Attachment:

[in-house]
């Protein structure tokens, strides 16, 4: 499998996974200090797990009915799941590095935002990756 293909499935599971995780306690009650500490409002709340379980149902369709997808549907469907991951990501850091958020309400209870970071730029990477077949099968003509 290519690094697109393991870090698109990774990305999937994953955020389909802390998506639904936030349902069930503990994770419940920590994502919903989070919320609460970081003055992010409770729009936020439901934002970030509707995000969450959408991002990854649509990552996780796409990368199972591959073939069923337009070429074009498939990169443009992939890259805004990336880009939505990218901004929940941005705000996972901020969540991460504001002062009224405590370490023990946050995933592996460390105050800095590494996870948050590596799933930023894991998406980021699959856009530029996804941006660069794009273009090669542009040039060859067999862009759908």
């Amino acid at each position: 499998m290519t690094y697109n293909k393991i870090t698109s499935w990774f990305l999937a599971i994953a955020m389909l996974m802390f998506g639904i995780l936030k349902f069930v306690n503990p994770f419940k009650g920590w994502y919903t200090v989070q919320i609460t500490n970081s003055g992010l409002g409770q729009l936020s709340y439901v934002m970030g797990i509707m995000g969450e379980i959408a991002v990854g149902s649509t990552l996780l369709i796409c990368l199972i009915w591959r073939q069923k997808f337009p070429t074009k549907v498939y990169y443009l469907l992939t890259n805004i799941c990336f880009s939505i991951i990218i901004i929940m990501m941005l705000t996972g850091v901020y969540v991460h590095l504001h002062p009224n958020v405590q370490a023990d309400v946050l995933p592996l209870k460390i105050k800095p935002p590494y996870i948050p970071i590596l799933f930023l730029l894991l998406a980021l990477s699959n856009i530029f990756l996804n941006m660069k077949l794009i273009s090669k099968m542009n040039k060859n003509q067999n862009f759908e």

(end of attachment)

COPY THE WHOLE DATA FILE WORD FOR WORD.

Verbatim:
[in-house]
């Protein structure tokens, strides 16, 4: 499998996974200090797990009915799941590095935002990756 293909499935599971995780306690009650500490409002709340379980149902369709997808549907469907991951990501850091958020309400209870970071730029990477077949099968003509 290519690094697109393991870090698109990774990305999937994953955020389909802390998506639904936030349902069930503990994770419940920590994502919903989070919320609460970081003055992010409770729009936020439901934002970030509707995000969450959408991002990854649509990552996780796409990368199972591959073939069923337009070429074009498939990169443009992939890259805004990336880009939505990218901004929940941005705000996972901020969540991460504001002062009224405590370490023990946050995933592996460390105050800095590494996870948050590596799933930023894991998406980021699959856009530029996804941006660069794009273009090669542009040039060859067999862009759908």
């Amino acid at each position: 499998m290519t690094y697109n293909k393991i870090t698109s499935w990774f990305l999937a599971i994953a955020m389909l996974m802390f998506g639904i995780l936030k349902f069930v306690n503990p994770f419940k009650g920590w994502y919903t200090v989070q919320i609460t500490n970081s003055g992010l409002g409770q729009l936020s709340y439901v934002m970030g797990i509707m995000g969450e379980i959408a991002v990854g149902s649509t990552l996780l369709i796409c990368l199972i009915w591959r073939q069923k997808f337009p070429t074009k549907v498939y990169y443009l469907l992939t890259n805004i799941c990336f880009s939505i991951i990218i901004i929940m990501m941005l705000t996972g850091v901020y969540v991460h590095l504001h002062p009224n958020v405590q370490a023990d309400v946050l995933p592996l209870k460390i105050k800095p935002p590494y996870i948050p970071i590596l799933f930023l730029l894991l998406a980021l990477s699959n856009i530029f990756l996804n941006m660069k077949l794009i273009s090669k099968m542009n040039k060859n003509q067999n862009f759908e």